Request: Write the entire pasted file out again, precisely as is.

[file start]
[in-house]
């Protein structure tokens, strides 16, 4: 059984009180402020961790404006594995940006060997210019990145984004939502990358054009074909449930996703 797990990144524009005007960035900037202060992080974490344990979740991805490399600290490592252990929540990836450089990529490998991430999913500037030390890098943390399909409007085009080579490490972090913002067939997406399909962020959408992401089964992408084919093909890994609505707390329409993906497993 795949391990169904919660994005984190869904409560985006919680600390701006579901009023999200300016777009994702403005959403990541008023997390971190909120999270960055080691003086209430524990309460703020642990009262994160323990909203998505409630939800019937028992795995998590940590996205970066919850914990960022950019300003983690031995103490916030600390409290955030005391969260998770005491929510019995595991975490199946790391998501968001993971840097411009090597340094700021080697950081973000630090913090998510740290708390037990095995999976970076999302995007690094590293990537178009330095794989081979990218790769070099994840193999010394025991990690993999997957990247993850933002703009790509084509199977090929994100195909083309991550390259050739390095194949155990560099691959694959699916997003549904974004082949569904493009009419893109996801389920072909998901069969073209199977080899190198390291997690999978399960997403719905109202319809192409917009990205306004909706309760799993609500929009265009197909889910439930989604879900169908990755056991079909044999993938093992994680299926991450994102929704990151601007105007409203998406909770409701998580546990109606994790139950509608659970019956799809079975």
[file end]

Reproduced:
[in-house]
């Protein structure tokens, strides 16, 4: 059984009180402020961790404006594995940006060997210019990145984004939502990358054009074909449930996703 797990990144524009005007960035900037202060992080974490344990979740991805490399600290490592252990929540990836450089990529490998991430999913500037030390890098943390399909409007085009080579490490972090913002067939997406399909962020959408992401089964992408084919093909890994609505707390329409993906497993 795949391990169904919660994005984190869904409560985006919680600390701006579901009023999200300016777009994702403005959403990541008023997390971190909120999270960055080691003086209430524990309460703020642990009262994160323990909203998505409630939800019937028992795995998590940590996205970066919850914990960022950019300003983690031995103490916030600390409290955030005391969260998770005491929510019995595991975490199946790391998501968001993971840097411009090597340094700021080697950081973000630090913090998510740290708390037990095995999976970076999302995007690094590293990537178009330095794989081979990218790769070099994840193999010394025991990690993999997957990247993850933002703009790509084509199977090929994100195909083309991550390259050739390095194949155990560099691959694959699916997003549904974004082949569904493009009419893109996801389920072909998901069969073209199977080899190198390291997690999978399960997403719905109202319809192409917009990205306004909706309760799993609500929009265009197909889910439930989604879900169908990755056991079909044999993938093992994680299926991450994102929704990151601007105007409203998406909770409701998580546990109606994790139950509608659970019956799809079975």